This puts into question the whole conception of nationalism as well as platforms and processes of protest. What are the most effective forms of revolutionary action when the oppressor owns virtually everything from the currency to the transportation system as well as means of communication. We are right to stand up for African Americans but how are we channelled to not stand up for the countless women and children everywhere in the world who also just CANNOT BREATHE?
Lastly, and perhaps more significantly, here is a letter from someone who actually lives in the same area where George Floyd was killed. It carries a resonating sense of urgency and possible solutions to the pandemic of white supremacy. It also reminds us that as much removing white supremacy requires a supremely united effort from various parts of global society, it is not the grand designs and large scale movements that have the monopoly of shifting power relations, but personal and community efforts that can have a ripple effect. The letter is from an online journal called On Being, the section is called The Pause: https://onbeing.org/
“This week’s letter is from Krista Tippett:
Here in Minneapolis, the street corner where George Floyd died with a police officer’s knee on his neck has become a sacred space of neighborliness, protest, bearing witness, lament, eating, bicycle repair, praying, mural-making, and singing. An alternative landscape of care has risen up amidst burned-out buildings, and it is teeming with young people. These pictures are not shown as constantly by drones and journalistic cameras as the pictures of destruction. But they are as true, and they matter as much. What is not covered seriously enough by journalism in crisis mode is often precisely what can save us: the redemptive landscape on which the work of the rest of our lifetimes is emerging.
Resmaa Menakem is a teacher and visionary in this city, though I only became aware of his groundbreaking work a few months ago. Just before the pandemic sent us into lockdown, I sat across from him in our studio on Loring Park. He watched me as closely as he listened to my words. He caught me bracing at the term “white supremacy,” and taught me that noticing such bracing is exactly where I have to begin to live differently. He’s drawing on knowledge we’re just now gaining about systems and processes in our bodies that we’re only now learning to see: vagus nerve, psoas muscle, trauma, epigenetics. He makes a stunning connection between generations of trauma that white bodies inflicted on each other in the centuries we call the Dark Ages and the generations of horrific trauma inflicted on black bodies in the “new world” of America — which, as Langston Hughes wrote, “never was America to me.” We are all literally carrying – breathing, reliving, and so repeating — much that didn’t happen to us personally. It’s one way to finally grasp why talking about race, and “teaching our brains to think better” about race, has fallen brutally, tragically short: “The vital force behind white supremacy,” Resmaa Menakem writes in his extraordinary book My Grandmother’s Hands, “is in our nervous systems.”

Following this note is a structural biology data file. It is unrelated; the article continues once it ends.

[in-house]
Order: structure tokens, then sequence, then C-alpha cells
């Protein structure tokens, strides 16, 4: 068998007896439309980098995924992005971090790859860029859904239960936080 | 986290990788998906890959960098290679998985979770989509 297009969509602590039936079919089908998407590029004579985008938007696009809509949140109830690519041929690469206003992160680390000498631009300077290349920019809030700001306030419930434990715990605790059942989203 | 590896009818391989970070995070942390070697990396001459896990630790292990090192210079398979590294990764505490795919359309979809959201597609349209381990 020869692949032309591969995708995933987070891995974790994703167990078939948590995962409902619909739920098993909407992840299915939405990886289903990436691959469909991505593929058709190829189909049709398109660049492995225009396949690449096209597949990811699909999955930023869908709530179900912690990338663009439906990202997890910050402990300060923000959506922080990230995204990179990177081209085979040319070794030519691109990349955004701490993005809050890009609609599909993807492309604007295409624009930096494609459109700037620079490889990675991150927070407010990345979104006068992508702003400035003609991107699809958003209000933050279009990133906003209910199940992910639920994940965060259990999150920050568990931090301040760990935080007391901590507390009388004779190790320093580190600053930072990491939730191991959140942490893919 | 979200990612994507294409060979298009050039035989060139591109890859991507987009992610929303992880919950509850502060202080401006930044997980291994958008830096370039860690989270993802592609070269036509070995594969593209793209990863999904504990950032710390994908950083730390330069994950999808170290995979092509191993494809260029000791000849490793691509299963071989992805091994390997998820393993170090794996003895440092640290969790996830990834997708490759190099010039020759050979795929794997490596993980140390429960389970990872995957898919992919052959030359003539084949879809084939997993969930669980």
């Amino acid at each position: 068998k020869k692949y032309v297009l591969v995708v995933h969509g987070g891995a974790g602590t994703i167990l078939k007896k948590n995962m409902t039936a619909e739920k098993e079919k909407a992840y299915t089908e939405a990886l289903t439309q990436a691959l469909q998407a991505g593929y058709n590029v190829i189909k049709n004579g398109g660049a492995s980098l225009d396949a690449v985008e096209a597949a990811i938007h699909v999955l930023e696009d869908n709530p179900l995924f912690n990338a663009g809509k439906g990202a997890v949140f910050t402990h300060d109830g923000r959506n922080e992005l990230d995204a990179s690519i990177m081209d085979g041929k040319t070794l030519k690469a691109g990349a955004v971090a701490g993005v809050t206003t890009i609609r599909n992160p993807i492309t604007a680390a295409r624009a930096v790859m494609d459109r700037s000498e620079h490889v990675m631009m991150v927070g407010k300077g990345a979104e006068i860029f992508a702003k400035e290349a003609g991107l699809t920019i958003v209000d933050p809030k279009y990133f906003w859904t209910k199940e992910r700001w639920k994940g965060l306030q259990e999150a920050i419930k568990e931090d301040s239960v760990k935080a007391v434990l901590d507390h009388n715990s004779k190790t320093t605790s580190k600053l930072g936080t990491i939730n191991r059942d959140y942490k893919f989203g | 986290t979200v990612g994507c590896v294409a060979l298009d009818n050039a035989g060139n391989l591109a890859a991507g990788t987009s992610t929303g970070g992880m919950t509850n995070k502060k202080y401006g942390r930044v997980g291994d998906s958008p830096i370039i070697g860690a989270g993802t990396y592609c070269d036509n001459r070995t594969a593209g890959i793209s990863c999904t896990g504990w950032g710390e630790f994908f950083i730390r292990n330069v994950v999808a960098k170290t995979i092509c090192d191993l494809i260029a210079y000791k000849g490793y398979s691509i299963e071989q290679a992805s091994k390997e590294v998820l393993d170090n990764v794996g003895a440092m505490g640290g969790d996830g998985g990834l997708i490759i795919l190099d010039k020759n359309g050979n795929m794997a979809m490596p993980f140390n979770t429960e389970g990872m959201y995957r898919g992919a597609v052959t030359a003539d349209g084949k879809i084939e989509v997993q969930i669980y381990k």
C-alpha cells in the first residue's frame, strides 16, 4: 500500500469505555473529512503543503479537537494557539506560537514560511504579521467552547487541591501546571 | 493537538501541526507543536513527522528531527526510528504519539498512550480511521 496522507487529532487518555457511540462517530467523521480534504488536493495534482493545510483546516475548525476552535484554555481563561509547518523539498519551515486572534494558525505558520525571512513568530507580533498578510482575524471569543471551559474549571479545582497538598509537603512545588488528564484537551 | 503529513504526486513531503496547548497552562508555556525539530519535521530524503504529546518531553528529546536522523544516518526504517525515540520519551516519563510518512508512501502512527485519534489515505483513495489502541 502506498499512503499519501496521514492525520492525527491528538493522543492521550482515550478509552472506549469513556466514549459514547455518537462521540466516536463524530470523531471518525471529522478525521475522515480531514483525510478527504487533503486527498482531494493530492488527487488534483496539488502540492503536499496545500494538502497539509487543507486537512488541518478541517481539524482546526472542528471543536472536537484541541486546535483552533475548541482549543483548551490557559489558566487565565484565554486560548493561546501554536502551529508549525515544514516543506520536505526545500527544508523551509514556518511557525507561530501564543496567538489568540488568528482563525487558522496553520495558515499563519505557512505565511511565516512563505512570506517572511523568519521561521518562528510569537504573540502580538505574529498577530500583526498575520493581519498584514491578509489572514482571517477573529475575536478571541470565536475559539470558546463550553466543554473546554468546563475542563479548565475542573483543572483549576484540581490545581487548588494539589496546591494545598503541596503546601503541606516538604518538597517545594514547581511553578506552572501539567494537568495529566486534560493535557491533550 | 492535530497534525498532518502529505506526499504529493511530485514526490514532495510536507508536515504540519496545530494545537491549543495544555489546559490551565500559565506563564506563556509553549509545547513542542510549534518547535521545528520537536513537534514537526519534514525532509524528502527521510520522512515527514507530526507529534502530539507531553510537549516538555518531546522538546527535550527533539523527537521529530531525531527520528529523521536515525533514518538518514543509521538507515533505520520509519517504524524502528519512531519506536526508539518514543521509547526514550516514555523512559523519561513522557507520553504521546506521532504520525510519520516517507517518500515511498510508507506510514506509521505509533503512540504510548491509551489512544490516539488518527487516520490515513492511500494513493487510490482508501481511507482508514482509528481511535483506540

This conversation, and the intelligence and practical tools it offers, has become more precious to me with every day that has passed. I’ve drawn on theological language already in these paragraphs — confession, redemption. I’m also finding the notion of “repentance” newly meaningful lately. Like so many other important sacred practices, we have taught this too much as inward, private work. But the word itself in the biblical Hebrew and Greek is kinetic. It is about stopping in your tracks and walking in another direction. What Resmaa Menakem offers are practices for training and sustaining our bodies — and thus our souls — in moving in this wholly new direction.
At the On Being Project right now we are listening, and listening again, to Resmaa as well as others who’ve been teaching us in recent years and to whom we will turn for new wisdom in this time. We’re trying to carry our questions with as much humility as we carry what feel like insights and answers. So for this week’s Living the Questions I’ve turned to my wise, esteemed beloved colleague Lucas Johnson, whom you may have heard on the show before, and who is now leading our growing social healing team. This is the evolution of the Civil Conversations Project, and it has moved to the forefront of our calling and service — as we discern the role a “media and public life initiative” can play in the remaking of the world that is upon us.
I am grateful to have Lucas and all of my colleagues, and you — our audience that acts like a community — walking alongside me through this extraordinary opening to transformation. “If we were treating the United States as though it were a country that just emerged on the other side of a ceasefire after a decades-old civil war, then we would be talking about rebuilding a society,” Lucas said to me in our conversation this week. “We would decommission the police forces and the institutions that were involved in human rights atrocities. We would talk about what institutions need to be built that can regain the public trust. We would envision what it would take to build this country that has not yet been. And I think that’s the scale on which we need to be imagining.”